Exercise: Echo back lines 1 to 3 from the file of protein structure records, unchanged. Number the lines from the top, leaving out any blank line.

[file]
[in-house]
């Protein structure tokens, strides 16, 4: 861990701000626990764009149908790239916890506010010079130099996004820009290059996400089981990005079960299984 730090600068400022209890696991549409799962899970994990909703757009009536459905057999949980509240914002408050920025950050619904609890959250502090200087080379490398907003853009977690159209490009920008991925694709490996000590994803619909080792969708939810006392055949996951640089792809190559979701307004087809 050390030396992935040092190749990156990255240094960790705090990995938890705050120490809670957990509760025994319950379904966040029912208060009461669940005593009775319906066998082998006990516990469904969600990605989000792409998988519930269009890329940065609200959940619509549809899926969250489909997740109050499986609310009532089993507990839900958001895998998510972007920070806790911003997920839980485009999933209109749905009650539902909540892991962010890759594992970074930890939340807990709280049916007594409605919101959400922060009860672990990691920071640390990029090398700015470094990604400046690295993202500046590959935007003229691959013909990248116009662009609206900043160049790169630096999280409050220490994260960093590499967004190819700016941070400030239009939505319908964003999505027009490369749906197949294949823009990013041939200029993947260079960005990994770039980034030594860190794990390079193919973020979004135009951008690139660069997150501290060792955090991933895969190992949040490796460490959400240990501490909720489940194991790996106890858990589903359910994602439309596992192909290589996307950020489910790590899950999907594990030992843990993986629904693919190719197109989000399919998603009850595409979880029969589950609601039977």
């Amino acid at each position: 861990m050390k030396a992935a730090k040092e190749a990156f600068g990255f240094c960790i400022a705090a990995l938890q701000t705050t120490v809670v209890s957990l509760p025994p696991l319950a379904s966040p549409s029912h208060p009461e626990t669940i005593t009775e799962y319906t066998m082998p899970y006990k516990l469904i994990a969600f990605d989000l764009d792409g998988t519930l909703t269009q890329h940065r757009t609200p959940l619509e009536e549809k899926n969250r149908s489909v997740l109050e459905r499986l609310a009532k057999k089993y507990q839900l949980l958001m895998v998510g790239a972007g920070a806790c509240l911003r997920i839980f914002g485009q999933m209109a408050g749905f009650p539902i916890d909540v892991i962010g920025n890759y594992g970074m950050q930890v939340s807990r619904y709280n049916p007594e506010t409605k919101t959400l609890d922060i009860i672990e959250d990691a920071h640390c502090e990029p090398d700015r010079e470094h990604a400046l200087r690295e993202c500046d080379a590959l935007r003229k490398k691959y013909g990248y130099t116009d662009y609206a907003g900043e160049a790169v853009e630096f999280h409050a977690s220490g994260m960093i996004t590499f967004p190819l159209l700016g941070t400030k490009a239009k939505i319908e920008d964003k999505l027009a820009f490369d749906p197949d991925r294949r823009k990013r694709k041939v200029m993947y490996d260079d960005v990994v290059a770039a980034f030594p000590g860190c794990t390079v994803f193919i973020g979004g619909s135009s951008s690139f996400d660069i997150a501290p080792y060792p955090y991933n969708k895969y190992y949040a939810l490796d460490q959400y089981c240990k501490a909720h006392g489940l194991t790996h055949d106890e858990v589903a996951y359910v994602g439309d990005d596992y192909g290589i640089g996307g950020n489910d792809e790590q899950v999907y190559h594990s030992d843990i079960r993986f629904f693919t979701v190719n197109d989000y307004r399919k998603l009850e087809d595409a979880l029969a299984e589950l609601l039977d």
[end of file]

[in-house]
């Protein structure tokens, strides 16, 4: 861990701000626990764009149908790239916890506010010079130099996004820009290059996400089981990005079960299984 730090600068400022209890696991549409799962899970994990909703757009009536459905057999949980509240914002408050920025950050619904609890959250502090200087080379490398907003853009977690159209490009920008991925694709490996000590994803619909080792969708939810006392055949996951640089792809190559979701307004087809 050390030396992935040092190749990156990255240094960790705090990995938890705050120490809670957990509760025994319950379904966040029912208060009461669940005593009775319906066998082998006990516990469904969600990605989000792409998988519930269009890329940065609200959940619509549809899926969250489909997740109050499986609310009532089993507990839900958001895998998510972007920070806790911003997920839980485009999933209109749905009650539902909540892991962010890759594992970074930890939340807990709280049916007594409605919101959400922060009860672990990691920071640390990029090398700015470094990604400046690295993202500046590959935007003229691959013909990248116009662009609206900043160049790169630096999280409050220490994260960093590499967004190819700016941070400030239009939505319908964003999505027009490369749906197949294949823009990013041939200029993947260079960005990994770039980034030594860190794990390079193919973020979004135009951008690139660069997150501290060792955090991933895969190992949040490796460490959400240990501490909720489940194991790996106890858990589903359910994602439309596992192909290589996307950020489910790590899950999907594990030992843990993986629904693919190719197109989000399919998603009850595409979880029969589950609601039977």
């Amino acid at each position: 861990m050390k030396a992935a730090k040092e190749a990156f600068g990255f240094c960790i400022a705090a990995l938890q701000t705050t120490v809670v209890s957990l509760p025994p696991l319950a379904s966040p549409s029912h208060p009461e626990t669940i005593t009775e799962y319906t066998m082998p899970y006990k516990l469904i994990a969600f990605d989000l764009d792409g998988t519930l909703t269009q890329h940065r757009t609200p959940l619509e009536e549809k899926n969250r149908s489909v997740l109050e459905r499986l609310a009532k057999k089993y507990q839900l949980l958001m895998v998510g790239a972007g920070a806790c509240l911003r997920i839980f914002g485009q999933m209109a408050g749905f009650p539902i916890d909540v892991i962010g920025n890759y594992g970074m950050q930890v939340s807990r619904y709280n049916p007594e506010t409605k919101t959400l609890d922060i009860i672990e959250d990691a920071h640390c502090e990029p090398d700015r010079e470094h990604a400046l200087r690295e993202c500046d080379a590959l935007r003229k490398k691959y013909g990248y130099t116009d662009y609206a907003g900043e160049a790169v853009e630096f999280h409050a977690s220490g994260m960093i996004t590499f967004p190819l159209l700016g941070t400030k490009a239009k939505i319908e920008d964003k999505l027009a820009f490369d749906p197949d991925r294949r823009k990013r694709k041939v200029m993947y490996d260079d960005v990994v290059a770039a980034f030594p000590g860190c794990t390079v994803f193919i973020g979004g619909s135009s951008s690139f996400d660069i997150a501290p080792y060792p955090y991933n969708k895969y190992y949040a939810l490796d460490q959400y089981c240990k501490a909720h006392g489940l194991t790996h055949d106890e858990v589903a996951y359910v994602g439309d990005d596992y192909g290589i640089g996307g950020n489910d792809e790590q899950v999907y190559h594990s030992d843990i079960r993986f629904f693919t979701v190719n197109d989000y307004r399919k998603l009850e087809d595409a979880l029969a299984e589950l609601l039977d």